(6) Historical Concepts of EU


EU Acquis communautaire - a definition


Acquis Communautaire

The EU’s Acquis Communautaire

Is a phrase that collectively describes all the secondary legislation of the European Community (EC) passed under the provisions of the founding treaties and their subsequent amendments? It covers all the directives, decisions, and regulations adopted by the EC. States that apply for EU membership have to accept the "acquis communautaire".

What is the "acquis communautaire"?

"‘Acquis communautaire" is a French term which means something like ‘that which the Community has acquired/that which the Community has achieved’. The term is used to refer to the EU’s total body of legislation, i.e. everything from treaties to directives, the case-law of the Court of Justice, declarations and international agreements, etc.

When a new member country is to be admitted to the EU, the point of departure is that it must satisfy the entire body of rules and regulations, i.e. the "acquis communautaire" or the ‘acquis’ as it is also known, from the first day of membership.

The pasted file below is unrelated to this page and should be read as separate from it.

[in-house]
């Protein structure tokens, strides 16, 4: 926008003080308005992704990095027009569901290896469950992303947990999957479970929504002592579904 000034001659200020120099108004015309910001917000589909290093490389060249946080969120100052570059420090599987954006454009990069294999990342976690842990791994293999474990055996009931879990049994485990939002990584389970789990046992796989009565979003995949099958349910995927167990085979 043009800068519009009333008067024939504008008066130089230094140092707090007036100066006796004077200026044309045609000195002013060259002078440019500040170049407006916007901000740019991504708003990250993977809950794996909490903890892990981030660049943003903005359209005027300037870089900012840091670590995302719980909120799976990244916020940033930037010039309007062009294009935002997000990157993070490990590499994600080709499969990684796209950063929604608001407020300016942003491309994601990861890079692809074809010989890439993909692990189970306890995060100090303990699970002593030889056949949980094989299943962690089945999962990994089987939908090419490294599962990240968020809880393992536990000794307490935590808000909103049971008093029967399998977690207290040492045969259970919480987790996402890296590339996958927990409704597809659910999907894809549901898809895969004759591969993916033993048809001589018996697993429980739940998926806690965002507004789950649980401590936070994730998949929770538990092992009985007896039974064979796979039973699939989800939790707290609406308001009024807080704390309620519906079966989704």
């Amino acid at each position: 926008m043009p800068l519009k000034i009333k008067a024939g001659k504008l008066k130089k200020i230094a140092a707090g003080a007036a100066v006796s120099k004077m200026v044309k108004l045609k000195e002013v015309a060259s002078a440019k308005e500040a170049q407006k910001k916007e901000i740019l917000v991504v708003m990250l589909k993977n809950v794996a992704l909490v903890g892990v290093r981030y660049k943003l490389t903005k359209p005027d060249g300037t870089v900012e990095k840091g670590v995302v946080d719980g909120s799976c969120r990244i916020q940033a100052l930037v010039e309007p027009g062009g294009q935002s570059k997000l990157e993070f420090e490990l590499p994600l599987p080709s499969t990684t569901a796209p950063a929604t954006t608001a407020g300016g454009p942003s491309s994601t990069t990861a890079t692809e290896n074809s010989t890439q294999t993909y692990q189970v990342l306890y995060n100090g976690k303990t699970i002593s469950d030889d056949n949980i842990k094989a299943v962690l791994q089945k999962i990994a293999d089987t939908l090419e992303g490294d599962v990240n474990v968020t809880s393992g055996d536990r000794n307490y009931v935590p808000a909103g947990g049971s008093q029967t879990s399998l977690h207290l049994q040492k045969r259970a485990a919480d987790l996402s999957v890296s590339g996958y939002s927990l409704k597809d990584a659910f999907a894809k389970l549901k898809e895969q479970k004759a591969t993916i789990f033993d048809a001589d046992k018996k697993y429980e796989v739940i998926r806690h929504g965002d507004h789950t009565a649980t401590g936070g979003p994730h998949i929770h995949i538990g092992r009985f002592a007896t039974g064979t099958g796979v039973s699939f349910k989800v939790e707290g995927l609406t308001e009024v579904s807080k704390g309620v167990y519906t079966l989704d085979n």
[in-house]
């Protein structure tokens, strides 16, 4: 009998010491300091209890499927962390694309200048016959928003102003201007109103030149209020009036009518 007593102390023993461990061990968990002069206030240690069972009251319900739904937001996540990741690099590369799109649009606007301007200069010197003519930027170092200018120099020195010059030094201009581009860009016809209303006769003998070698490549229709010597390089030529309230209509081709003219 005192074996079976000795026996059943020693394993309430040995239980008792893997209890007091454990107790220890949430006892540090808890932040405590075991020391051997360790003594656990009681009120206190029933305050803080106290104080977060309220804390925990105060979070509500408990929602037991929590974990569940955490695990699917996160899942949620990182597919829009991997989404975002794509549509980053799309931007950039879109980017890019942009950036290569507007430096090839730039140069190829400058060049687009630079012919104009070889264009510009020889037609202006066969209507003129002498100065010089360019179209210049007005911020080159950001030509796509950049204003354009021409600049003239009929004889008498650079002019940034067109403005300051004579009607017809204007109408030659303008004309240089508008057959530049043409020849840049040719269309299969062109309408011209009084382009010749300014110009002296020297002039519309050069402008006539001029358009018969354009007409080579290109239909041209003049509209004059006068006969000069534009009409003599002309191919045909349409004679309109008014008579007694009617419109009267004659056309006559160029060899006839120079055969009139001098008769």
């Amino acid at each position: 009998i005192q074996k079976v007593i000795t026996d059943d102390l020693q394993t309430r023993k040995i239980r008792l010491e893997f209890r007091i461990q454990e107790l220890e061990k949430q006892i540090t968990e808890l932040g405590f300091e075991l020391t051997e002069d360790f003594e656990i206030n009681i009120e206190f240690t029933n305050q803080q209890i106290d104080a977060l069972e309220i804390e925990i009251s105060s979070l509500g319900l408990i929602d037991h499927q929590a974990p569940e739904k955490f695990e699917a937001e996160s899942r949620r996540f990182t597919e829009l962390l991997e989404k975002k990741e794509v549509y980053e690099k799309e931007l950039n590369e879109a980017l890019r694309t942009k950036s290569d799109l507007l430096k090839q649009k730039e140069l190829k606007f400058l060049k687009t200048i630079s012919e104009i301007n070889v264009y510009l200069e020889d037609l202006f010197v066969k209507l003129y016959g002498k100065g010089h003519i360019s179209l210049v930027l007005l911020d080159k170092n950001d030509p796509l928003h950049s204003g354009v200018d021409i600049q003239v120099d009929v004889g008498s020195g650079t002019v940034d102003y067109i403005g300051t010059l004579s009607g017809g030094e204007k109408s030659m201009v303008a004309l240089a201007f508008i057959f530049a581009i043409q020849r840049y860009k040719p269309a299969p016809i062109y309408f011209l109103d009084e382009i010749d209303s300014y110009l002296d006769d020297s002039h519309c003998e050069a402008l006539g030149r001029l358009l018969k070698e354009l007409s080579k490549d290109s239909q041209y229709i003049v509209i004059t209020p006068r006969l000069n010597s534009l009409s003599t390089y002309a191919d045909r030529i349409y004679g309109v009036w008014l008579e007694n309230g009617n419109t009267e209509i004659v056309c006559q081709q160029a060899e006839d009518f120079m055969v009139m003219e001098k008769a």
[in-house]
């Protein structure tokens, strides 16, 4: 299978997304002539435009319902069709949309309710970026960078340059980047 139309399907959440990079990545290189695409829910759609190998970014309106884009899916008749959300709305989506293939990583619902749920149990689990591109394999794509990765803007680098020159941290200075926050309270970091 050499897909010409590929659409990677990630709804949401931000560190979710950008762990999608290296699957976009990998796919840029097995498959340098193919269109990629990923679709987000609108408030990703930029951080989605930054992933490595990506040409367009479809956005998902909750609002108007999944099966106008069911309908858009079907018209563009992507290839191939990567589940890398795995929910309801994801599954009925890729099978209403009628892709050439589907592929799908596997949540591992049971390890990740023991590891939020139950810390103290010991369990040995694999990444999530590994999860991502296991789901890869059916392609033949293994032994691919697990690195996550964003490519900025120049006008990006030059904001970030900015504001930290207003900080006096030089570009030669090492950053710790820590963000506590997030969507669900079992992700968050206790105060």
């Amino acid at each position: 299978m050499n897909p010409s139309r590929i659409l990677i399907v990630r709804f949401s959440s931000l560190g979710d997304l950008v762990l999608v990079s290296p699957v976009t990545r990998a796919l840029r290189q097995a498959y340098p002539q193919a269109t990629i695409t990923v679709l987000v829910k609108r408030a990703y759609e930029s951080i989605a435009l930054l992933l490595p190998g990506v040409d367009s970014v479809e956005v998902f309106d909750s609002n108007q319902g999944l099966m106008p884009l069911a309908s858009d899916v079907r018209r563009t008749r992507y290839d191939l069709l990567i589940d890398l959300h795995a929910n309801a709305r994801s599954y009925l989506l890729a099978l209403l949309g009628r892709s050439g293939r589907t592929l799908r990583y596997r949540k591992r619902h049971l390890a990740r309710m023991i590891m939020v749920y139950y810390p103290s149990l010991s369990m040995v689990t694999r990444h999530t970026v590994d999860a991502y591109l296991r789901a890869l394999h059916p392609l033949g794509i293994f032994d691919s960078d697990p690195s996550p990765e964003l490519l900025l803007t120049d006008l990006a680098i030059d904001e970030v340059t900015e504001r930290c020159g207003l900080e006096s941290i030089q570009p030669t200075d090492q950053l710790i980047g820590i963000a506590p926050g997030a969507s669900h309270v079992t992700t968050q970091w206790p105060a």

In connection with the enlargement of the EU on 1 May 2004, the EU conducted a detailed review of the acquis with the candidate countries – so-called "acquis-screening". As part of the "acquis-screening", the Commission undertook a form of technical training in the EU’s body of rules and regulations in order to give the candidate countries a better understanding of the scope and content of this.

This process gave the candidate countries the opportunity to assess the need for transitional periods in areas where the individual country did not think it would be able to comply with the requirements of the acquis from its first day of membership.



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